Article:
EMPTY GESTURES, much symbolism and eloquent rhetoric with a larding of promises on stem cells, the environment, a new attitude toward America's allies, and similar moves has given hope to those who expected real change to materialize at some point in Obama's administration, but, this is noteworthy, as the weeks become months, nothing that would signify a significant departure from business as usual is discernible in Obama's appointments or policy choices. Already, segments of what might judiciously be classified as left-liberals (i.e., Rachel Maddow, Naomi Klein) are increasingly impatient with Obama's timidity and, brilliant speechifying aside, with his apparent lack of moral fiber. In the article below, Mike Whitney, building on the late Harold Pinter's Nobel Prize speech denouncing America's hypocrisies, asks the question we all want answered at this point: Who is Obama, and whom does he really serve?
A Tapestry of Lies
BY MIKE WHITNEY
ABOUT A MONTH BEFORE Barack Obama announced his candidacy for the presidency of the United States, former National Security Adviser Zbigniew Brzezinski appeared on PBS's Charlie Rose Show and was asked whether he thought Obama would be a good choice for president. Brzezinski paused for a minute, peered at Rose out of the corner of his eye, and answered, "Just think of the symbolism." As soon as he said that, Brzezinski and Rose broke out into laughter as though they were sharing a private joke.
Brzezinski was right, of course. Obama was the perfect choice for president. Not because of his experience. He had none. He was a two year senator with a resume' small enough to fit on the back of a matchbox. Still Obama had what Brzezinski and Co. were looking for, symbolism; the kind of symbolism that connected him to people around the world and made them feel like one of their own had finally clawed their way to the top. Even better, Obama was a charismatic populist who could fill stadiums with adoring fans and put a benign face on America's interventions in Afghanistan and Iraq. What more could Brzezinski hope for? After 8 years of dragging "Brand America" through the mud, the country would finally get the emergency facelift it needed and begin to restore its battered image as the world's indispensable nation.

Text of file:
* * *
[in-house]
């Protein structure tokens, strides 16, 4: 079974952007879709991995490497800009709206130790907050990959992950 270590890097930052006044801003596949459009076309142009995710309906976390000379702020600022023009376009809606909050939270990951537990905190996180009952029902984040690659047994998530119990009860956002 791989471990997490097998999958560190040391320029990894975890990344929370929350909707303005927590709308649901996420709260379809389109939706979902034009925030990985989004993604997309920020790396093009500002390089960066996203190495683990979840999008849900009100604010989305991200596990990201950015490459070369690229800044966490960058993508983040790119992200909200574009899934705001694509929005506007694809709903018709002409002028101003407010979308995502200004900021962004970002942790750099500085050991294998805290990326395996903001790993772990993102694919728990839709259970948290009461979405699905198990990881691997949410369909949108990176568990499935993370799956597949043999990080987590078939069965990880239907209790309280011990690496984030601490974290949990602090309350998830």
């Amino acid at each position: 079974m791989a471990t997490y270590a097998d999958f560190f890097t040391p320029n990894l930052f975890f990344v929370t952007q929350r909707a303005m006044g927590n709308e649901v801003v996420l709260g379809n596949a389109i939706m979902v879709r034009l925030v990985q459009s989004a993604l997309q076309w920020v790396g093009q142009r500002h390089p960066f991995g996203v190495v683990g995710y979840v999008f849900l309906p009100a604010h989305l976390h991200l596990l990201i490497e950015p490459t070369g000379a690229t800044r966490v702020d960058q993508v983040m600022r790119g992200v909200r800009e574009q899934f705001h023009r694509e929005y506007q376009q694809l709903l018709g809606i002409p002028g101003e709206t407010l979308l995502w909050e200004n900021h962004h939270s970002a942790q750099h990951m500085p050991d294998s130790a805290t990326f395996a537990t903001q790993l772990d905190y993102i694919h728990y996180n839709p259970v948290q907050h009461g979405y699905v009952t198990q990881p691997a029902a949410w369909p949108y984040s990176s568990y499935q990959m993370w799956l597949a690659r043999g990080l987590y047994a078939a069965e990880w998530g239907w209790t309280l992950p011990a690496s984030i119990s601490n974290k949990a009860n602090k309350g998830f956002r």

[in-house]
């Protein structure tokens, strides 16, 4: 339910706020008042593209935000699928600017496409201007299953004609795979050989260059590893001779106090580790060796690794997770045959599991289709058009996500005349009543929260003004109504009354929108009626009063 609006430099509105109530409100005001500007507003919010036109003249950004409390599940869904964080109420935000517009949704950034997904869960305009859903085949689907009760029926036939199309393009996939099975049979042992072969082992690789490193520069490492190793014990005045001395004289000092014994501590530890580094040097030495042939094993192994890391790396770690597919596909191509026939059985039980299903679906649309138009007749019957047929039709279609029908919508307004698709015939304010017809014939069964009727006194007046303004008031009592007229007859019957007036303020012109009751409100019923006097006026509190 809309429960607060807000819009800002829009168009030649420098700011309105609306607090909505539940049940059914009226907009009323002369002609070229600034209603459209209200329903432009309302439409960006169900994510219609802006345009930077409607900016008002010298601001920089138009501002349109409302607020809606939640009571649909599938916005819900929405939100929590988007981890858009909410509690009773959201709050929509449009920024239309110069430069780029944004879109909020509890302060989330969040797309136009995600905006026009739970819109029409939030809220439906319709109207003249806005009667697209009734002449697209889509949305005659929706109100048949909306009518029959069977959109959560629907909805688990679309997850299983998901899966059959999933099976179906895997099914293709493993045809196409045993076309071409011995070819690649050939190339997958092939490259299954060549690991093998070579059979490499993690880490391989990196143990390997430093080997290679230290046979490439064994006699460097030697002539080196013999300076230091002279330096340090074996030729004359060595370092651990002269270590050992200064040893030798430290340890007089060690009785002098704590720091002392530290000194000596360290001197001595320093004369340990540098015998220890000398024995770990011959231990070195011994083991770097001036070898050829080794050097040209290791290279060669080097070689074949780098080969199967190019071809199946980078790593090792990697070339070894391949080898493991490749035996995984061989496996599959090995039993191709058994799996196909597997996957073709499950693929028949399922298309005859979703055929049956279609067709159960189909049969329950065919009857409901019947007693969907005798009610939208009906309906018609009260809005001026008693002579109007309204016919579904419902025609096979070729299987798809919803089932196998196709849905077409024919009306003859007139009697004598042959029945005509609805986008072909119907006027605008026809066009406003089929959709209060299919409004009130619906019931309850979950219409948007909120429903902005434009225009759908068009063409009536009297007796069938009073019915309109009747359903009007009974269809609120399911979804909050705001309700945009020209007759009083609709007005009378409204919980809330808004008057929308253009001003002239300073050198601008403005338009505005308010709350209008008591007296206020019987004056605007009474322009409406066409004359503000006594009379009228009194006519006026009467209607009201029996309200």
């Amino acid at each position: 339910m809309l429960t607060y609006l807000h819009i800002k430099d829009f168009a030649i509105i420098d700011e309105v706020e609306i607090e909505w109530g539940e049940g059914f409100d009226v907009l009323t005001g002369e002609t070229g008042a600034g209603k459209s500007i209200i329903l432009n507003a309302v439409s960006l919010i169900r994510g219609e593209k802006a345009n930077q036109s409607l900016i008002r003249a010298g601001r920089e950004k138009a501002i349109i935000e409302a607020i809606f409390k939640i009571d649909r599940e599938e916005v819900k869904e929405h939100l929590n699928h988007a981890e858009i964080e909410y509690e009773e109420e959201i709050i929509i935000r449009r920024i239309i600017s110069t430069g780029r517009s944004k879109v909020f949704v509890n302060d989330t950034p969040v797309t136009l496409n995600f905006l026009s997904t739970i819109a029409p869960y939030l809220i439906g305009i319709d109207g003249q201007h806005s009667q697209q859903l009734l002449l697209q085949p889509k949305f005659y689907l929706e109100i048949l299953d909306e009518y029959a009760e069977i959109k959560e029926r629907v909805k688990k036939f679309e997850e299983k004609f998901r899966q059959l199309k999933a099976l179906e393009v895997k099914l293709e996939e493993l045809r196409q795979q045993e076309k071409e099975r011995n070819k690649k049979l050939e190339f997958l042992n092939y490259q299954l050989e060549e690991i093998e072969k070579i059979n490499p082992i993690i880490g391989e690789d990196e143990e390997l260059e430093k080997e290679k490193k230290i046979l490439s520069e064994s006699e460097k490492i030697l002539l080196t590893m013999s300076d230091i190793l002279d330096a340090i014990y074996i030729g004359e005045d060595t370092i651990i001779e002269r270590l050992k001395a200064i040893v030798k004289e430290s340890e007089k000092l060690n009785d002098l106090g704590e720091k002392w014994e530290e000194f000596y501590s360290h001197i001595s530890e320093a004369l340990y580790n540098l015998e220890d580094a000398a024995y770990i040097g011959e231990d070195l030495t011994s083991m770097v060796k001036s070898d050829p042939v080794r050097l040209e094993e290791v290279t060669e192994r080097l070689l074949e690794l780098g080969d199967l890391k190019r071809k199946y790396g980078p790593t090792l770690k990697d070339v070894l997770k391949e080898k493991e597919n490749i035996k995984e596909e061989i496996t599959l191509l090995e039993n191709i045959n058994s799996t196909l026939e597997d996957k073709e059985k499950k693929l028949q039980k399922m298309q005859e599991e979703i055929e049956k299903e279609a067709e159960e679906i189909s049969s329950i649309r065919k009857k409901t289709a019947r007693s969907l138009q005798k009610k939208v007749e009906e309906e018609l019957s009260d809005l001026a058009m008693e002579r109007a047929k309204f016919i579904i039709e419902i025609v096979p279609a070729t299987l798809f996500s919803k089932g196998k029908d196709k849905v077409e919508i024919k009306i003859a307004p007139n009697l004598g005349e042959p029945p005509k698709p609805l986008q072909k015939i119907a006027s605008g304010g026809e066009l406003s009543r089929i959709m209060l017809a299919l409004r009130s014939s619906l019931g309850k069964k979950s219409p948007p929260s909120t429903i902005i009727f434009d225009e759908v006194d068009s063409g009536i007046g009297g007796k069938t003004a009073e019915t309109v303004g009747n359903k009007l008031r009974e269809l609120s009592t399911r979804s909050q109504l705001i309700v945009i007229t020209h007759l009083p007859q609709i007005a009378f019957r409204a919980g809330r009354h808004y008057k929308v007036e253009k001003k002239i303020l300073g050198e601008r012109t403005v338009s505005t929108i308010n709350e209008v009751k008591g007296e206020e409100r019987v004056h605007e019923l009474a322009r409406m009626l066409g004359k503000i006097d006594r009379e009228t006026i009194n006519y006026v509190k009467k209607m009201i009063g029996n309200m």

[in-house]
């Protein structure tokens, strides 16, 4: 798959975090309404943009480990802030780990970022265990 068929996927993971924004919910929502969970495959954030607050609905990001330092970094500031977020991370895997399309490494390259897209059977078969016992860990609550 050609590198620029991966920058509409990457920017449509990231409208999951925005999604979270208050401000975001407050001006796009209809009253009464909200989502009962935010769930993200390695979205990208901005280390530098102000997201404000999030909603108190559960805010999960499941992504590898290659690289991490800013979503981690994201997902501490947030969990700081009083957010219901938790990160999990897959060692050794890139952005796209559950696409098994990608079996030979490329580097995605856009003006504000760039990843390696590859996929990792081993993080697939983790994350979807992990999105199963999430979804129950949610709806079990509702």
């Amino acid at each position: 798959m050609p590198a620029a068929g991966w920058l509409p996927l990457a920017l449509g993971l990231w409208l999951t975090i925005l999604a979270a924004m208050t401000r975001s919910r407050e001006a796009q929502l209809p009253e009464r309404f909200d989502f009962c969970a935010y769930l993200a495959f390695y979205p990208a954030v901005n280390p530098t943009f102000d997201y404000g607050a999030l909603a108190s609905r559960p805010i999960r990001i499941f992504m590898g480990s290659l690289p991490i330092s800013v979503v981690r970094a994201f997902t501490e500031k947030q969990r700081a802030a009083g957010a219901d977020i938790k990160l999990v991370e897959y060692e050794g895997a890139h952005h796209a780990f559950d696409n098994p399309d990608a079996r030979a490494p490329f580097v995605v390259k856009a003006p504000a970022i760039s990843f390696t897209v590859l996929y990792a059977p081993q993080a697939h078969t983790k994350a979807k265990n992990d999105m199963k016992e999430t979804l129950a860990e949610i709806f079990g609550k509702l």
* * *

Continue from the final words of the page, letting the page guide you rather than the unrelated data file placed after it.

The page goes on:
For leftists, Obama has been a total bust. He's escalated the war in Afghanistan, increased the cross-border bombings of Pakistan, hemmed and hawed about prosecuting war crimes, refused to actively lobby House members to make it easier for workers to organize (EFCA), and surrounded himself with bank industry reps who've committed $12.8 trillion to sinking financial institutions with no assurance that the money would be repaid.
Apart from a trifling bill on stem cells, Obama has done absolutely zero to confirm his bone fides as a liberal. The truth is, Obama is neither liberal nor conservative; he's simply an inspiring orator and a skillful politician who has no strong convictions about anything. If he achieves greatness, it will be because he was thrust into a crisis he couldn't avoid and reluctantly acted in the best interests of the American people. That possibility still exists, although it seems more unlikely by the day.
Foreign leaders are clearly relieved to see the last of George W. Bush, and they appear to be willing to give Obama every opportunity to mend fences and break with the past. But Obama has made little effort to reciprocate or show that he's serious about real change. The emphasis seems to be more on public relations than policy; more on glitzy photo ops, grandiose speeches and gadding about from one capital to another, than ending the chronic US meddling and militarism. Where's the beef or is it all just empty posturing?
No one's ready to write-off Obama just yet, but he needs to show he's the real-deal by taking steps to ratchet-down the war machine and reign in the corporate elites and bank vermin. But is it really possible for one man--however well-meaning--to change the course of a nation by standing up the gaggle of racketeers who pull the strings from behind the curtain? Keep in mind, America's history of violent interventions, unprovoked wars, color-coded revolutions and coup d' etats has a long pedigree that stretches from Bunker Hill to Baghdad. That river of blood did not begin with George Bush and it won't end with Barack Obama. Every generation has produced its own litany of crimes, from Wounded Knee to Nagasaki to My Lai to Falluja. In Harold Pinter's Nobel acceptance speech, the playwright invokes one such incident which epitomizes the pattern of hostility which has been repeated over and over again wherever the Washington mandarins detect opposition to their iron-fisted rule.
Mike Whitney's specialty is scathing analyses of the plutocratic status quo. He does not sit well with centrist temperaments.
[CLICK HERE TO READ THE WHOLE ARTICLE]